Order Number: AA-RLE1A-TE
This document introduces Reliable Transaction Router and describes its concepts for the system manager, system administrator, and applications programmer.
Revision/Update Information: This is a new manual.
Reliable Transaction Router Version 4.0
Compaq Computer Corporation
© 2001 Compaq Computer Corporation
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The goal of this document is to assist an experienced system manager, system administrator, or application programmer to understand the Reliable Transaction Router (RTR) product.
This document contains the following chapters:
Additional resources in the RTR documentation kit include:
|For all users:|
|Reliable Transaction Router Release Notes||Describes new features, changes, and known restrictions for RTR.|
|RTR Commands||Lists all RTR commands, their qualifiers and defaults.|
|For the system manager:|
|Reliable Transaction Router Installation Guide||Describes how to install RTR on all supported platforms.|
|Reliable Transaction Router System Manager's Manual||Describes how to configure, manage, and monitor RTR.|
|Reliable Transaction Router Migration Guide||Explains how to migrate from RTR Version 2 to RTR Version 3 (OpenVMS only).|
|For the application programmer:|
|Reliable Transaction Router Application Design Guide||Describes how to design application programs for use with RTR, illustrated with both the C and C++ interfaces.|
|Reliable Transaction Router C++ Foundation Classes||Describes the object-oriented C++ interface that can be used to implement RTR object-oriented applications.|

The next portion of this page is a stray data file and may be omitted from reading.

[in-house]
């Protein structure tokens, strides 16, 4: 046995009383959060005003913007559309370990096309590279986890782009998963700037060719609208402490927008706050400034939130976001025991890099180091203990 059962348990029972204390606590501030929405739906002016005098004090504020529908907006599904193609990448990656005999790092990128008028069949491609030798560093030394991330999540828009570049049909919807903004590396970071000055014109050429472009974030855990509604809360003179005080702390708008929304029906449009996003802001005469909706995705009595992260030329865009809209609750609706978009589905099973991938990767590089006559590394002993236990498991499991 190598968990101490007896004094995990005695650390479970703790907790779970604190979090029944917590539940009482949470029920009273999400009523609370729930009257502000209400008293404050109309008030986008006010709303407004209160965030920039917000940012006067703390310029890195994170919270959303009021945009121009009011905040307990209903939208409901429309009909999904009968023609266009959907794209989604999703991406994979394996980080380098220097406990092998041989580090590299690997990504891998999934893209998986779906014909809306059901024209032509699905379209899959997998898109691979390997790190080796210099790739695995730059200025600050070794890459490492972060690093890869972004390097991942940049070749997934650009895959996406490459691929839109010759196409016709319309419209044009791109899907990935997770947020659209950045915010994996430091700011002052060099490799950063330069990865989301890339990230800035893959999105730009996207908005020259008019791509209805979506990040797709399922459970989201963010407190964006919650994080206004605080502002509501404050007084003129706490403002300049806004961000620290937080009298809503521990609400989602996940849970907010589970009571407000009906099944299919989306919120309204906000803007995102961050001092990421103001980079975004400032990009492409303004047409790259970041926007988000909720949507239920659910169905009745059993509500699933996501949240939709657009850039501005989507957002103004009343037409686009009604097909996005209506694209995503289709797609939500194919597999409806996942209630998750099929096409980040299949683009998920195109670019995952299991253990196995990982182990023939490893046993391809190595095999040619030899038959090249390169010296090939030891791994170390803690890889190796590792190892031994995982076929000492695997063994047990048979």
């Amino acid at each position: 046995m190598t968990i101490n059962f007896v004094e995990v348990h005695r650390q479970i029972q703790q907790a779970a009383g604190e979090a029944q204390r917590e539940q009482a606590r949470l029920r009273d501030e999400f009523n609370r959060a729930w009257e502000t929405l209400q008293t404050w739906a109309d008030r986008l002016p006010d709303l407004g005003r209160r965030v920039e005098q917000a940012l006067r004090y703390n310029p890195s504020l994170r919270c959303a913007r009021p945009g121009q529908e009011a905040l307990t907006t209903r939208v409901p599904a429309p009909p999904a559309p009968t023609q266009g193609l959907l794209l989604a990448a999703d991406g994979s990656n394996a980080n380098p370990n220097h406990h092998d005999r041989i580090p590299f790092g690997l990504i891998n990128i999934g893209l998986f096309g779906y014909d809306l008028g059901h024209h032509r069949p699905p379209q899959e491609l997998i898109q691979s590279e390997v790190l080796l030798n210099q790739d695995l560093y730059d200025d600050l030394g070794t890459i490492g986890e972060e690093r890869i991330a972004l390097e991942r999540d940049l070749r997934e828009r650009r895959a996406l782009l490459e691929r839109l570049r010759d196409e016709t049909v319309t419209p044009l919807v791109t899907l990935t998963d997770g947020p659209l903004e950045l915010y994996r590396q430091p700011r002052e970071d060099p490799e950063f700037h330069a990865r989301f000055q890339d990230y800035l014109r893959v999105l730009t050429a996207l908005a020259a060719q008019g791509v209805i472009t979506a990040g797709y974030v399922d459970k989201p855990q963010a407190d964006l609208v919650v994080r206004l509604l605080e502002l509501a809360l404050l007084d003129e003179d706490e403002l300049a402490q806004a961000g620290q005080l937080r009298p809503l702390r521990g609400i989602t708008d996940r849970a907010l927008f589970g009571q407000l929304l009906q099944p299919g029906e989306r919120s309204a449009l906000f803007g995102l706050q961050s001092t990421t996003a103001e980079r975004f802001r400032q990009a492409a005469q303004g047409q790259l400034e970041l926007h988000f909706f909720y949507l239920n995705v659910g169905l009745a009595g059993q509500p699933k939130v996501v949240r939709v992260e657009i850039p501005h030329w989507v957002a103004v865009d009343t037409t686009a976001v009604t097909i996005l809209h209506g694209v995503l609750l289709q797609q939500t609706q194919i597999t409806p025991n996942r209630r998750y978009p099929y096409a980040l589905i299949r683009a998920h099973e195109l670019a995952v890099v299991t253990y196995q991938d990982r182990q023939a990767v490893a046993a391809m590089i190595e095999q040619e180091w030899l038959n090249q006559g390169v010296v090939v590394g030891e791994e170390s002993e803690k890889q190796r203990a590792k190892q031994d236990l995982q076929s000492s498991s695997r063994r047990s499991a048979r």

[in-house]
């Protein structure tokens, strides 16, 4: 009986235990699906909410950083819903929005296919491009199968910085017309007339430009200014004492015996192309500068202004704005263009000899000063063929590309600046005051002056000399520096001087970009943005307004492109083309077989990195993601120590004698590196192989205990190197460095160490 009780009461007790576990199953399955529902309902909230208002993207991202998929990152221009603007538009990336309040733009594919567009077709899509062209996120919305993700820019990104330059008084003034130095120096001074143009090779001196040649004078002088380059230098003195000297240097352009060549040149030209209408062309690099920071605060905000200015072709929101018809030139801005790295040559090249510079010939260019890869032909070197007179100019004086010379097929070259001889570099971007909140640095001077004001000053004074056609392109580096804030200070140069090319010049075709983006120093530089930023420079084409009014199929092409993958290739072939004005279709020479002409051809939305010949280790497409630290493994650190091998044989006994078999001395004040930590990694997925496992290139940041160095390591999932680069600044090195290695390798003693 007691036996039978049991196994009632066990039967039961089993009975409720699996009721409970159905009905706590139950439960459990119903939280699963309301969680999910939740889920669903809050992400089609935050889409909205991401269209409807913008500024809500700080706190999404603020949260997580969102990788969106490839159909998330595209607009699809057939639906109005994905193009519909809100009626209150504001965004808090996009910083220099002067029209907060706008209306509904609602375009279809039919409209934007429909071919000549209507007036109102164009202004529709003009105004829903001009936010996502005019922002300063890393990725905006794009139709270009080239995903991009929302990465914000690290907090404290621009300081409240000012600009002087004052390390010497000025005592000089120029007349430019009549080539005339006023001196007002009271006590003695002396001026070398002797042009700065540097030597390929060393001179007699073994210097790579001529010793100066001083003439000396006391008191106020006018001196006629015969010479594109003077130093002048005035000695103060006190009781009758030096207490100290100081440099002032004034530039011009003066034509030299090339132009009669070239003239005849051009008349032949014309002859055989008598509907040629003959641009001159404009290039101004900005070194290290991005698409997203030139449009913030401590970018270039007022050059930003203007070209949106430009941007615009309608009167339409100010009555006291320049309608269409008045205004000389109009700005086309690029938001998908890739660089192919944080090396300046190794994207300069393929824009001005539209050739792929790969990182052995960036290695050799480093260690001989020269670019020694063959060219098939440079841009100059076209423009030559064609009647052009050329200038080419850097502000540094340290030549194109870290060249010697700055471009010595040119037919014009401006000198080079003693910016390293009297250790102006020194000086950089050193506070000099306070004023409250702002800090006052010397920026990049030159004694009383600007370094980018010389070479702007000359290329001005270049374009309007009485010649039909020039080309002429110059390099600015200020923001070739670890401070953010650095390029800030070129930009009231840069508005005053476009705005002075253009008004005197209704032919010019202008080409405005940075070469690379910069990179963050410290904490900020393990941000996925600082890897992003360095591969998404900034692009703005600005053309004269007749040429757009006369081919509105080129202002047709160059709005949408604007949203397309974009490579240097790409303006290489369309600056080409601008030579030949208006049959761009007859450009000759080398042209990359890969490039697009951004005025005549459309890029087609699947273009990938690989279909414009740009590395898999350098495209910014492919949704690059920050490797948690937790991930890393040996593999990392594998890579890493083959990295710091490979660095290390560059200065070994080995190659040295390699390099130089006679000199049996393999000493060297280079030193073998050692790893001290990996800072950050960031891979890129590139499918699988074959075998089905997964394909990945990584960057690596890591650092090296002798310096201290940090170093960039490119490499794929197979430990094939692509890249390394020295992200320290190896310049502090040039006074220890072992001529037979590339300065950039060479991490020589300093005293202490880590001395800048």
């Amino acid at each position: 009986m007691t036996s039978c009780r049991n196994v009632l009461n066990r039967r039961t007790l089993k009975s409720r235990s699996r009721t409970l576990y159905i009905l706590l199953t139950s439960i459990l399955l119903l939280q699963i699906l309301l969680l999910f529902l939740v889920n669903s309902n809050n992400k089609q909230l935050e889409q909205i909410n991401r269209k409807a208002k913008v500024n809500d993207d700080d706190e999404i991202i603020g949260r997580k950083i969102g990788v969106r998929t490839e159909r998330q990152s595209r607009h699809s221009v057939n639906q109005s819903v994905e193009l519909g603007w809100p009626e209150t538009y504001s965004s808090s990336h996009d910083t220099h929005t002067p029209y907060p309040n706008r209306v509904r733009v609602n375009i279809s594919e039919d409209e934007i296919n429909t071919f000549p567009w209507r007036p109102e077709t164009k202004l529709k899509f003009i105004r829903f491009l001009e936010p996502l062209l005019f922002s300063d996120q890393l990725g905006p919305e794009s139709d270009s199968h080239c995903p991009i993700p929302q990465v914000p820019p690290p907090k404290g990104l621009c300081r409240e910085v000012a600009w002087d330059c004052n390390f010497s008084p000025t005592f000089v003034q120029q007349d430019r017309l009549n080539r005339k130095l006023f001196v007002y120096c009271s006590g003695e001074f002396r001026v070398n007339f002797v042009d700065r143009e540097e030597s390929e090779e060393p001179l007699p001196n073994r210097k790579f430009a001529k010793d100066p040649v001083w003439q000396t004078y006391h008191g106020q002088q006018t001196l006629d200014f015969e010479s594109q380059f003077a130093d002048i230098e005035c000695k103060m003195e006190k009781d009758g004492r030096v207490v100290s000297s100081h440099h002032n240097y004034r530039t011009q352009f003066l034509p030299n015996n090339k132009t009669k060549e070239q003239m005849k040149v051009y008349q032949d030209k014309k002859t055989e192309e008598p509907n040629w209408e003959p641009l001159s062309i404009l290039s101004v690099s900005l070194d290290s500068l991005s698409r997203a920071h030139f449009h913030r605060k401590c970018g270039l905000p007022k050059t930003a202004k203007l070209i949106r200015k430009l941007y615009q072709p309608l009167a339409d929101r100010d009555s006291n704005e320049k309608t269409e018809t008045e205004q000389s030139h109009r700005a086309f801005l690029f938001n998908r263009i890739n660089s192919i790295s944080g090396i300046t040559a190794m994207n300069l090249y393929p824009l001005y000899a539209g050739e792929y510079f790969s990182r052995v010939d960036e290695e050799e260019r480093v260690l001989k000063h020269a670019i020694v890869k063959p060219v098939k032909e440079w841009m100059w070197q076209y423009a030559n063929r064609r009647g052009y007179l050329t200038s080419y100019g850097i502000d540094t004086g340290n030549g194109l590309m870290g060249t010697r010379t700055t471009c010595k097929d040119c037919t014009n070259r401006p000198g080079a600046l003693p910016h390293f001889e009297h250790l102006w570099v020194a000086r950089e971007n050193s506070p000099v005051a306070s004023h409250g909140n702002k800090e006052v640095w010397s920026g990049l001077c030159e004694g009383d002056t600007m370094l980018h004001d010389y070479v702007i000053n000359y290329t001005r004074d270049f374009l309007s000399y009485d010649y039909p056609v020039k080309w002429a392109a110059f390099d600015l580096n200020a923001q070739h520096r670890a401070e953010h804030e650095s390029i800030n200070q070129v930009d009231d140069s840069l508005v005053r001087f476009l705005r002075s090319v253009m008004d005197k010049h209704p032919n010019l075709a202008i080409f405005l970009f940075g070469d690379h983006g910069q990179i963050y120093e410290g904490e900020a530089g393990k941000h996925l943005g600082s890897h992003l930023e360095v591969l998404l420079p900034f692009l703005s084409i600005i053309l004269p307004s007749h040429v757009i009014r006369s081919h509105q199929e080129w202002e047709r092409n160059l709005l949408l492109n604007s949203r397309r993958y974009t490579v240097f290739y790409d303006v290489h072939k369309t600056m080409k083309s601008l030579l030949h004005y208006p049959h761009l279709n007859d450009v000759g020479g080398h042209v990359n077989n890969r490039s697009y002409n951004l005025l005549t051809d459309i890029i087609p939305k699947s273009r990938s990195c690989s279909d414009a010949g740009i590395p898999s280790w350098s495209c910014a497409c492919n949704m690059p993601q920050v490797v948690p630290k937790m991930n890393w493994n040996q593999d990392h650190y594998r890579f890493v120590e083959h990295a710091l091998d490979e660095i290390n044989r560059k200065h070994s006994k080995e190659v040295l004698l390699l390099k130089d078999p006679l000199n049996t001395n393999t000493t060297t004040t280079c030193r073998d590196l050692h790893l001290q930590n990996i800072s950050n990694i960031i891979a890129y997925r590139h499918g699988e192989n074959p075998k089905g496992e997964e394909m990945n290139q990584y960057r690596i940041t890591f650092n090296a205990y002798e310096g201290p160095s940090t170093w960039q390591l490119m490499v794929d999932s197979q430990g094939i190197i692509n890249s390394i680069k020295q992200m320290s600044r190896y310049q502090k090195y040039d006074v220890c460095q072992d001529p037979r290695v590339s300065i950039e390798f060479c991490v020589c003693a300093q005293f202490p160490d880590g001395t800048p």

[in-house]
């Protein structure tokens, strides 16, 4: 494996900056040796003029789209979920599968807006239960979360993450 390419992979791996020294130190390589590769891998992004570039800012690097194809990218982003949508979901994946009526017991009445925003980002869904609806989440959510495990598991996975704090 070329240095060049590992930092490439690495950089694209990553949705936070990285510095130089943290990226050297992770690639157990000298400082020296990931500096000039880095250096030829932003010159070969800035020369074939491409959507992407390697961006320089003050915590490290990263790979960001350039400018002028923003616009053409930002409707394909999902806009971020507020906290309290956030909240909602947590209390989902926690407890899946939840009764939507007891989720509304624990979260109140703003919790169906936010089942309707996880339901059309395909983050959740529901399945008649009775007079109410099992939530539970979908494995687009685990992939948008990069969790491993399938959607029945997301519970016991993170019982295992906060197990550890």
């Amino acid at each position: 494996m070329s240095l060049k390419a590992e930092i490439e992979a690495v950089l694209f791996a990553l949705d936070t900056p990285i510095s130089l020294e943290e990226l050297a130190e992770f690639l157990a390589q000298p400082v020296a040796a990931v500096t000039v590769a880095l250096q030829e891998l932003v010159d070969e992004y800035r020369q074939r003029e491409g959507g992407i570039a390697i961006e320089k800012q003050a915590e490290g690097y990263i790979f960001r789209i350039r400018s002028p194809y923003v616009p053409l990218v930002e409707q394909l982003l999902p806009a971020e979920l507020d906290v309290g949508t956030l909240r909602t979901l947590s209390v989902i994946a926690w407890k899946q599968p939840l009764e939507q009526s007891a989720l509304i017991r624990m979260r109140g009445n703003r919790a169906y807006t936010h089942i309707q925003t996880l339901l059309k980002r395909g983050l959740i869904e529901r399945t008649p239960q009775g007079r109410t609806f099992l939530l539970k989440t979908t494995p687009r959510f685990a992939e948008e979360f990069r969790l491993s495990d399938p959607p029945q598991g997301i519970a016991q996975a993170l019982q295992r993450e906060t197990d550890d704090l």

|Reliable Transaction Router C Application Programmer's Reference Manual||Explains how to design and code RTR applications using the C programming language; contains full descriptions of the basic RTR API calls.|
You can find additional information on RTR and existing implementations on the RTR web site at http://www.compaq.com/rtr/.
Compaq welcomes your comments on this guide. Please send your comments and suggestions by email to firstname.lastname@example.org. Please include the document title, date from title page, order number, section and page numbers in your message. For product information, send email to email@example.com.
This manual adopts the following conventions:
|New term||New terms are shown in bold when introduced and defined. All RTR terms are defined in the glossary at the end of this document or in the supplemental glossary in the RTR Application Design Guide.|
|User input||User input and programming examples are shown in a monospaced font. Boldface monospaced font indicates user input.|
|Terms and titles||Terms defined only in the glossary are shown in italics when presented for the first time. Italics are also used for titles of manuals and books, and for emphasis.|
|TR||RTR transaction router or router|
The reading path to follow when using the Reliable Transaction Router information set is shown in Figure 1.
Figure 1 RTR Reading Path
This document introduces RTR and describes RTR concepts. It is intended for the system manager or administrator and for the application programmer who is developing an application that works with Reliable Transaction Router (RTR).